by Kabita Baral, GSA VP Finance and Services
November is the Financial Literacy Month. While financial literacy is important for everyone, being a graduate student puts us in a unique position in terms of our source of income and expenses we have. While it is imperative for everyone to manage their finances, this year managing finance can look a bit different owing to the pandemic we are in, which may have resulted in loss of part-time jobs for many graduate students. But not all is bad news. Owing to the ‘work-from-home’ setting, students have many different areas in our budget, where we can be a bit more flexible and spend a bit less, and thus save more.
For this year’s Financial Literacy Month, I will be talking about managing our finances during pandemic as well as some of the resources we have access to at the University of Calgary which we could utilize to our advantage.
Let’s talk about managing our finances first.
While pandemic poses unique financial challenges and opportunities, there are some basic Financial Literacy 101 that are universally applied. I will be talking about six main ways to manage finances:
- Keep track of your money:
Keeping track of your money means knowing what your monthly income is, your fixed expenses are and where do you have some room for flexibility. I usually take a notebook out, write down my income, my fixed expenses such as tuition, rent, electricity, phone bill and internet bill. Then there are transportation, grocery and entertainment, where we have some room for flexibility. Owing to ‘work-from-home’ scenario, most of us no longer have to commute every day, which means we could save in transportation as well as eat lunch at home. These could save us some extra bucks every week, which adds up in months.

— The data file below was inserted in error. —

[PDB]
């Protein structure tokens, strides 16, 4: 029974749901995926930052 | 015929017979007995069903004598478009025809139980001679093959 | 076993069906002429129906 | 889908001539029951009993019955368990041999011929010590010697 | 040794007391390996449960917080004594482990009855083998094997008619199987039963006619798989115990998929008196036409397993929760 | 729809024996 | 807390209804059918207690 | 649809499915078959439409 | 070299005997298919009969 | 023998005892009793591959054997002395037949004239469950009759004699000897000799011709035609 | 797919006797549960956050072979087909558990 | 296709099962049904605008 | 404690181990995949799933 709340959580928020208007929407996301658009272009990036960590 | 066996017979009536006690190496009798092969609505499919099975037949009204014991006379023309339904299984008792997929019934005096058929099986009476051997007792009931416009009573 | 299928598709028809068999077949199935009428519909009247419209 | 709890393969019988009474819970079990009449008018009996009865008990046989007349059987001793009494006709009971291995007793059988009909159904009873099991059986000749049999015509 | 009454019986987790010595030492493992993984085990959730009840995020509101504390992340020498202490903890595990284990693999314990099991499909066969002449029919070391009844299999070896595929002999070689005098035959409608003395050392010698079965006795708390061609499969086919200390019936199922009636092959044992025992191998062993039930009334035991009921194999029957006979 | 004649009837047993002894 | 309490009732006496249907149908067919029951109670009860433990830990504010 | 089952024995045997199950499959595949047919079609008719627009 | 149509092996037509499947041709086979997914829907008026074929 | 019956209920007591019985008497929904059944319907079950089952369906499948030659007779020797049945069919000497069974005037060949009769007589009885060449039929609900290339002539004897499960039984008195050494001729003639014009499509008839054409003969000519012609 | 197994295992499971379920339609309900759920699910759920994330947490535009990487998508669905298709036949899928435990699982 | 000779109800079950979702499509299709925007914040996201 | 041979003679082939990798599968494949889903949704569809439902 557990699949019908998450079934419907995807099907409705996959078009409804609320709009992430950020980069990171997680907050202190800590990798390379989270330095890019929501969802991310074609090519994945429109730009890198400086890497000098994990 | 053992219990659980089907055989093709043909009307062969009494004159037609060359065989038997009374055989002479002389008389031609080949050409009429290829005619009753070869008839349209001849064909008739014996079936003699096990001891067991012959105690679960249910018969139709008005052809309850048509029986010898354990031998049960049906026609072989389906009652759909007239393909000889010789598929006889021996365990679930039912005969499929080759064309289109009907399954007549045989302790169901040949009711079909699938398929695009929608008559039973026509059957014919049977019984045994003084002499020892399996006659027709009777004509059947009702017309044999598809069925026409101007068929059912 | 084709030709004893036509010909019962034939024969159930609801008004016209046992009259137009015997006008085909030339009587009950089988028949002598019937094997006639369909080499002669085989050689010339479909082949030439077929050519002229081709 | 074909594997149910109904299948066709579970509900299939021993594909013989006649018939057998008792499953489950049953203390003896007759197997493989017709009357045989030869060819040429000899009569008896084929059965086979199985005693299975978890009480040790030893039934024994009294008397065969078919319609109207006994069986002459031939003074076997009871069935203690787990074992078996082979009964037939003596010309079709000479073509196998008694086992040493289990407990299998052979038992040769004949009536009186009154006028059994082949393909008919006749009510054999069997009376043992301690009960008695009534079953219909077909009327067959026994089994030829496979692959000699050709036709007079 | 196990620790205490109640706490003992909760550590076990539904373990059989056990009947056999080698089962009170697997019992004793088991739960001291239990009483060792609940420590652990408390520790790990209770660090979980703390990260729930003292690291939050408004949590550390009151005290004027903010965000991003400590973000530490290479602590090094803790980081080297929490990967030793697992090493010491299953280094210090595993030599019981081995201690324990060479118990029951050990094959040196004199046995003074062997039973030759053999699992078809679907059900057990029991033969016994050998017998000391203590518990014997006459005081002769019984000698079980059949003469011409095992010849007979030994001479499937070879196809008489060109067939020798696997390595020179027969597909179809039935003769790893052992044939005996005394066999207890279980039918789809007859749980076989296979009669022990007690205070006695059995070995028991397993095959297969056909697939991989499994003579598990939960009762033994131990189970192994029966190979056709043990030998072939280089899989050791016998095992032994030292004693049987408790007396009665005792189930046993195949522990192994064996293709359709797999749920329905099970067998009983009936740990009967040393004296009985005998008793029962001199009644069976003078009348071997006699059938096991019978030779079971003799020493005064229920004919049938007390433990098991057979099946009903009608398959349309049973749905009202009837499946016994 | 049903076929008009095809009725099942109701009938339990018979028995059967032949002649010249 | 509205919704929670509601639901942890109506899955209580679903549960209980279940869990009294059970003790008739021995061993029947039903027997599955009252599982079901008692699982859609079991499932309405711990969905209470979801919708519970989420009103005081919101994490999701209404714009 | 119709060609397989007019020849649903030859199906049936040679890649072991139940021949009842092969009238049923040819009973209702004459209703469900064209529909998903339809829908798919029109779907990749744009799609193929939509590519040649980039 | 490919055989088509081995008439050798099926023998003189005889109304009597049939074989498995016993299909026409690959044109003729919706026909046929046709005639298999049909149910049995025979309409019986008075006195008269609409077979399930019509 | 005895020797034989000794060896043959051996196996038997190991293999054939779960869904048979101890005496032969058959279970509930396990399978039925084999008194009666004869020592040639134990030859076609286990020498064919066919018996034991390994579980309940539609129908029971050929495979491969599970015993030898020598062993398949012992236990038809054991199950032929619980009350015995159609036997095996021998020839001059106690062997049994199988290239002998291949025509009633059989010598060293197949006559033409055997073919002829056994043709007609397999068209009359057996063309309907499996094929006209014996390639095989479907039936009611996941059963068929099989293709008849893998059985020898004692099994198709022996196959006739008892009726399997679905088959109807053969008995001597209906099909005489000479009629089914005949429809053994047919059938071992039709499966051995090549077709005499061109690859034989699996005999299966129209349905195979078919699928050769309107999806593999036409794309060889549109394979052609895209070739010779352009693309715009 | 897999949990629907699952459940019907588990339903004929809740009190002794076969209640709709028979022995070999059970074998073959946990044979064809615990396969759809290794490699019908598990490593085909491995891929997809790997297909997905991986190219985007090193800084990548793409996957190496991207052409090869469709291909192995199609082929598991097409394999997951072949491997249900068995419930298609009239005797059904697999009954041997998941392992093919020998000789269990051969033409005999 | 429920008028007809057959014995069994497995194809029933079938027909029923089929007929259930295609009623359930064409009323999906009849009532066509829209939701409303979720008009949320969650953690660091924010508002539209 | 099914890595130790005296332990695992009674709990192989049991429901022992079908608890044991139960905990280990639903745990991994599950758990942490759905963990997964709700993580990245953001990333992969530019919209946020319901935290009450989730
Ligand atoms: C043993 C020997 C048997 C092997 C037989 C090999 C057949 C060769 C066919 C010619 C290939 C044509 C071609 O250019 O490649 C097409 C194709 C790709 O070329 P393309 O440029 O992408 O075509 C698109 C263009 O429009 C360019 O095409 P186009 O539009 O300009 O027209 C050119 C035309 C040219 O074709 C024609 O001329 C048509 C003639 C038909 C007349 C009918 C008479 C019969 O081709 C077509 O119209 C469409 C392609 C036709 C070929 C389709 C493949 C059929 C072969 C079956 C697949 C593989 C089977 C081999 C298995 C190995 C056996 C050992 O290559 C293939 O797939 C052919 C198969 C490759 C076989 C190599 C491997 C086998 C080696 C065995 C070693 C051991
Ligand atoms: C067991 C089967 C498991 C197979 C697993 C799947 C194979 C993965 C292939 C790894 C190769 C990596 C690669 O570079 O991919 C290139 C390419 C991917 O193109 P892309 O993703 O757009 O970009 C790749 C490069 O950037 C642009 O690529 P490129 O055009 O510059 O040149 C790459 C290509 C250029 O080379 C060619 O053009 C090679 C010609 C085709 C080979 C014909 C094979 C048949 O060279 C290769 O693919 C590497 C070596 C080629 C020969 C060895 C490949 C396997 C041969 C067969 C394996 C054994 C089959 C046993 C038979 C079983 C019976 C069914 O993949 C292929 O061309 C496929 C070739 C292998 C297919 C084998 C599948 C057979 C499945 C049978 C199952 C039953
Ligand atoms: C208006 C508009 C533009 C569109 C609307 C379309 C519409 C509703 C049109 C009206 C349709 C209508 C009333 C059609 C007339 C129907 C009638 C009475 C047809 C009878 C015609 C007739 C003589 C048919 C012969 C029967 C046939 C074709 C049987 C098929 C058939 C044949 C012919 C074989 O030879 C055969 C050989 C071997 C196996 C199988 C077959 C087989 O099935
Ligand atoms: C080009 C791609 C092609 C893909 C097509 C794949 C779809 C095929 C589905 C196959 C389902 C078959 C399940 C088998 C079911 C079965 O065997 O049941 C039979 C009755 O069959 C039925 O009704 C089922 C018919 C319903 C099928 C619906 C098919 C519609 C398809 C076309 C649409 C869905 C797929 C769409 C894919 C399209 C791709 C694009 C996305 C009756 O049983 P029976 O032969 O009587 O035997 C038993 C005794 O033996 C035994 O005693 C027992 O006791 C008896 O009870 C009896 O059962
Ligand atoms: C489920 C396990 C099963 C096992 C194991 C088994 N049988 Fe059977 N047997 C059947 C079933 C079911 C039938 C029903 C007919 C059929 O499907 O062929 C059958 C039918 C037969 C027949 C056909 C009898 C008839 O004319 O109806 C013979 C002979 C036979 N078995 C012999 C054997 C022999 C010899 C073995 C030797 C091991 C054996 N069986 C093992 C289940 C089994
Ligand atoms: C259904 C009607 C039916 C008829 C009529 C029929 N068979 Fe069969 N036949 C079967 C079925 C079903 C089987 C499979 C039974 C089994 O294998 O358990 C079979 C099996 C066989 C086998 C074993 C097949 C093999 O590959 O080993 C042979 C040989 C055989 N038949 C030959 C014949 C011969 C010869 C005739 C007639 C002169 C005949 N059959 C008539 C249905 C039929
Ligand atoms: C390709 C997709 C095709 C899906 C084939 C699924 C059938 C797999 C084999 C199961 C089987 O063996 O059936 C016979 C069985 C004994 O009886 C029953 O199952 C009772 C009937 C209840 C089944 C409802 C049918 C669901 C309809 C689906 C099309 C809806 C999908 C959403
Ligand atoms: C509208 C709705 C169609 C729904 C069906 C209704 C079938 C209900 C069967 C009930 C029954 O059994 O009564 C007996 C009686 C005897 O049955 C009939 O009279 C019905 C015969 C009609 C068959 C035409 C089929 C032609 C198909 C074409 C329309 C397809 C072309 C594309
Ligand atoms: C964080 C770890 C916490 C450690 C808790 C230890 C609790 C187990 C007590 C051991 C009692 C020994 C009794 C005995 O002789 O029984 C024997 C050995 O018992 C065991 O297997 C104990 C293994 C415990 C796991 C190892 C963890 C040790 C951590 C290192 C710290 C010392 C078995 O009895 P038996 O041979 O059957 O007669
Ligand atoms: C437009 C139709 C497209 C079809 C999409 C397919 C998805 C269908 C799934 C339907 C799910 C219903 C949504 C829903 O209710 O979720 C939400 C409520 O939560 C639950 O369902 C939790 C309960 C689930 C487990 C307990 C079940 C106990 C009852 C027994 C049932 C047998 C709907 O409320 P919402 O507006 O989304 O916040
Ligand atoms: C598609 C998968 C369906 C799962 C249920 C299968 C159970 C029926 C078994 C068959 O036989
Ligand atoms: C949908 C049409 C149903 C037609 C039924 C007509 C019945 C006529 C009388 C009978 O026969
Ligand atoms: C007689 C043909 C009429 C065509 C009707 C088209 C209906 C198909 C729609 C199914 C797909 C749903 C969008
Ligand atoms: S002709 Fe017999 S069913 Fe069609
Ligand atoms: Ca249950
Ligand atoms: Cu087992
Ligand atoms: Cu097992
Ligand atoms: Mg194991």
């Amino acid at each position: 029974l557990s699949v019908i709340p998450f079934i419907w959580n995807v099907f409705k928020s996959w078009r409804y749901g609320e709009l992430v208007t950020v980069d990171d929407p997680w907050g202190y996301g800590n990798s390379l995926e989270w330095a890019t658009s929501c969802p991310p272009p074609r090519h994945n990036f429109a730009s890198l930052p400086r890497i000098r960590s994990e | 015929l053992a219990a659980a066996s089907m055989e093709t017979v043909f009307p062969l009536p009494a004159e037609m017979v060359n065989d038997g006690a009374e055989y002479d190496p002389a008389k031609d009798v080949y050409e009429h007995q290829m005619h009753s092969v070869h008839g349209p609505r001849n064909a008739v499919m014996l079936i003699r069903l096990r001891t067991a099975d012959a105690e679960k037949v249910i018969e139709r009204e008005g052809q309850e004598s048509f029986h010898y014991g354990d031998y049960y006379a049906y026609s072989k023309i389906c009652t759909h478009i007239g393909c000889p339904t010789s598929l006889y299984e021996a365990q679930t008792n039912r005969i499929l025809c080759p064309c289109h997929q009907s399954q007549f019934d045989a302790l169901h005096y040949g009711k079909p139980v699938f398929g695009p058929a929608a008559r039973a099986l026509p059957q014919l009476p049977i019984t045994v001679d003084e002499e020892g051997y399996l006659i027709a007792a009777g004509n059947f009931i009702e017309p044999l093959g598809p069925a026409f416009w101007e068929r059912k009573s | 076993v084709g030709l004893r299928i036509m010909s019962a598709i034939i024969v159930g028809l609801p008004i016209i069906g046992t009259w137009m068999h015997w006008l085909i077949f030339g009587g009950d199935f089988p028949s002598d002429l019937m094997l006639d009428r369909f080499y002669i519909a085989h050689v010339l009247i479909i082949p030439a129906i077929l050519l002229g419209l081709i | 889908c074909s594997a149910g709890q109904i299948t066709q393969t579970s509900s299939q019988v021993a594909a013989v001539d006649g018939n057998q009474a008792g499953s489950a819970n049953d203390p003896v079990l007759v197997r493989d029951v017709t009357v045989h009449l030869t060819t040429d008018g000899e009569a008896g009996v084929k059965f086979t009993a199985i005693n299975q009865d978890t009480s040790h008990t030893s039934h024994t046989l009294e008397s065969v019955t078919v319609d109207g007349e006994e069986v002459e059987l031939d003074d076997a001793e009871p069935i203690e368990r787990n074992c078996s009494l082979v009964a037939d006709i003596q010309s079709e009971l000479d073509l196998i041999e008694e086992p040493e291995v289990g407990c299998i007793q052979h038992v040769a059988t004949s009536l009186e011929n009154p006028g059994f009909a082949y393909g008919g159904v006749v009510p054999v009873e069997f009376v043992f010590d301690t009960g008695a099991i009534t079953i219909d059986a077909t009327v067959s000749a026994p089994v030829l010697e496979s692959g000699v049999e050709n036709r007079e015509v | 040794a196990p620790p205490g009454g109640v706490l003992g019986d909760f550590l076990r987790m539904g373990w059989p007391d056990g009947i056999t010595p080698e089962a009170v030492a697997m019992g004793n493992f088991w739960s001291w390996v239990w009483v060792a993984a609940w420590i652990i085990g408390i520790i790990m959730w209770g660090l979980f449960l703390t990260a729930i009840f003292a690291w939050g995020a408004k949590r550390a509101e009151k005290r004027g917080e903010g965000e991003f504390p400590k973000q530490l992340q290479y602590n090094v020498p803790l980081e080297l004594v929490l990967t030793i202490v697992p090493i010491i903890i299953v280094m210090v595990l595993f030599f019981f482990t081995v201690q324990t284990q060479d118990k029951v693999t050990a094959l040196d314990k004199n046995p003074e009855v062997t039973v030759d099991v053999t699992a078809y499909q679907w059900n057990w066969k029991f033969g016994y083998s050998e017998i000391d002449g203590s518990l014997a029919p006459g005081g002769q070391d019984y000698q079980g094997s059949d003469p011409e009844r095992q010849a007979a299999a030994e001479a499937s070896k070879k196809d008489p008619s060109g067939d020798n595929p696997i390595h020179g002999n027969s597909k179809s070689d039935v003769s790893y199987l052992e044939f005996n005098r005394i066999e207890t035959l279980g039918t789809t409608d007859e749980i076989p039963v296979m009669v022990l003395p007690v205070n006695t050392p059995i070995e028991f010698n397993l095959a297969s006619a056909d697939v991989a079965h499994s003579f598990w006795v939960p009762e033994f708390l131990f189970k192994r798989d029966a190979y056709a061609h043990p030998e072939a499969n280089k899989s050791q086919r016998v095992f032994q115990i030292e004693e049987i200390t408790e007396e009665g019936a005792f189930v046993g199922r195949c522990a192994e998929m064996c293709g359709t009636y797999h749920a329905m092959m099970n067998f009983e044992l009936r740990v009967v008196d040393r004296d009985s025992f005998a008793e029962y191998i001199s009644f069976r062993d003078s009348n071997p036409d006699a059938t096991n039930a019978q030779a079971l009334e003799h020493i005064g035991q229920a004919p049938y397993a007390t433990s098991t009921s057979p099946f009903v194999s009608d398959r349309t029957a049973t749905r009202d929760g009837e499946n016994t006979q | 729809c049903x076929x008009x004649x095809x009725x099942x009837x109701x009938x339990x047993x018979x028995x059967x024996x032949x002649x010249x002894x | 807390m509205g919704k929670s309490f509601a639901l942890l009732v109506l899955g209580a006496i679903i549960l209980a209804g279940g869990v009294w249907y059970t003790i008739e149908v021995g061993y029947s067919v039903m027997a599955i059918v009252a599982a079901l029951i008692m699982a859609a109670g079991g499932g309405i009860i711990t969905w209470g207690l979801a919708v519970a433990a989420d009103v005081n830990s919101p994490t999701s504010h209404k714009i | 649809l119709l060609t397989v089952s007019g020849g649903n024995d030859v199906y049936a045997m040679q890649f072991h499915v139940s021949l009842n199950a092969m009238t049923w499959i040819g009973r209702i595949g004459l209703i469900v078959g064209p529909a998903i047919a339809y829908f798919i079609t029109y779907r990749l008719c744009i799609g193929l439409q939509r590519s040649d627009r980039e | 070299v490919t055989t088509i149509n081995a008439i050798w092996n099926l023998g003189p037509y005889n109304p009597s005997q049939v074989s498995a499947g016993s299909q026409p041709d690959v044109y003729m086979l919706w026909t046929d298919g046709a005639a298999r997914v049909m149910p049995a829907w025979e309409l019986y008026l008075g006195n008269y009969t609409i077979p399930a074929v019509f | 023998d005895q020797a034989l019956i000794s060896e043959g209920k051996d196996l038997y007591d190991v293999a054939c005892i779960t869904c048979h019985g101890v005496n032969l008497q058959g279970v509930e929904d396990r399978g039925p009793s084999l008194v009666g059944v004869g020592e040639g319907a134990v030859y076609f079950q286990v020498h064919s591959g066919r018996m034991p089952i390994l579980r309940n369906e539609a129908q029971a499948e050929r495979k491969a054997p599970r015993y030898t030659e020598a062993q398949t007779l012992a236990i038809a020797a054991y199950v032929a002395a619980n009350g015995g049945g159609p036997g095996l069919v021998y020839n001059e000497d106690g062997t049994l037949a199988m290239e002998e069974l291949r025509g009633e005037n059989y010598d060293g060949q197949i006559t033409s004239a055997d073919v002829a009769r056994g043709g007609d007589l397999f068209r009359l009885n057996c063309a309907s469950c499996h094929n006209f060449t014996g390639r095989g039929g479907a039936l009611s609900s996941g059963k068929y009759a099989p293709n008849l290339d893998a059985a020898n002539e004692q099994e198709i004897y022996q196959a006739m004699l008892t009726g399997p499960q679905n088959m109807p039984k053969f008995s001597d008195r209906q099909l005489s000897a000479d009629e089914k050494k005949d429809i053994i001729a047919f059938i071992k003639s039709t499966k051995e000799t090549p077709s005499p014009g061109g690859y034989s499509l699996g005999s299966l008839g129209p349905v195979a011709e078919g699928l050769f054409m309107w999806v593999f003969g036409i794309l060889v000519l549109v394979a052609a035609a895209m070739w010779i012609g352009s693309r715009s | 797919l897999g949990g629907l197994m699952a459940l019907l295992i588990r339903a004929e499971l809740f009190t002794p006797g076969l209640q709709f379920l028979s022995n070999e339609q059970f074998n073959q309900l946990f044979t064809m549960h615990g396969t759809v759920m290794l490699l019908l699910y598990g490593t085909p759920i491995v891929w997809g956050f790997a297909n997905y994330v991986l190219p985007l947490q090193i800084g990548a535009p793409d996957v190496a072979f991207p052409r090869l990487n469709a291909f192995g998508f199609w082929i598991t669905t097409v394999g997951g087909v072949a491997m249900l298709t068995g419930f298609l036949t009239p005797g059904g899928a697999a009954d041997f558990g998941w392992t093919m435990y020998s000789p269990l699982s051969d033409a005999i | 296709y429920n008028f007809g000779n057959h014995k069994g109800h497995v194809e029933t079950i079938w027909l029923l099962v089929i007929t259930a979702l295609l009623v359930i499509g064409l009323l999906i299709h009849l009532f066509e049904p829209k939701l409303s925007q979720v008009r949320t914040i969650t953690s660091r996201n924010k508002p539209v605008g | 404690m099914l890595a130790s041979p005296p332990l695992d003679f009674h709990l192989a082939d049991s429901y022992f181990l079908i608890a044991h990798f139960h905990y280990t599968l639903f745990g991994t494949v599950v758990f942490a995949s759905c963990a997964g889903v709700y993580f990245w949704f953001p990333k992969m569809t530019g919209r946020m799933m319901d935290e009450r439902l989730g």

2. Minimize debt: borrow only what you need:
As a graduate student, many of us receive stipend from our department or scholarships. However, for some students, student loan could be another source to finance grad school. It is important to consider other options (apply for all the scholarships that you are eligible for) before you consider taking student loans. More often than not, we tend to underestimate our qualification for scholarships.
3. Reassess your financial goals:
When I talk about financial goals, it could be anything. Travel plans to visit your family in your home country, vacation trips (quite unlikely during COVID), ordering foods, paying those extra bucks for that movie in Amazon Prime, shopping. The list is endless. As a grad student, we are adults but in a unique position where it is imperative for us to vent out one way or another lest we burnout. It is tempting to get that extra blouse, skipthedishes tonight or get that Xbox game you’ve been wanting to. However, it is also important to (go back to point 1) and reassess your budget and align your goals accordingly. Ask yourself: I can afford it today, but will it be at the expense of next month’s budget? It’s okay to postpone getting something nice for yourself to next month based on your budget.
4. Protect yourself from financial fraud: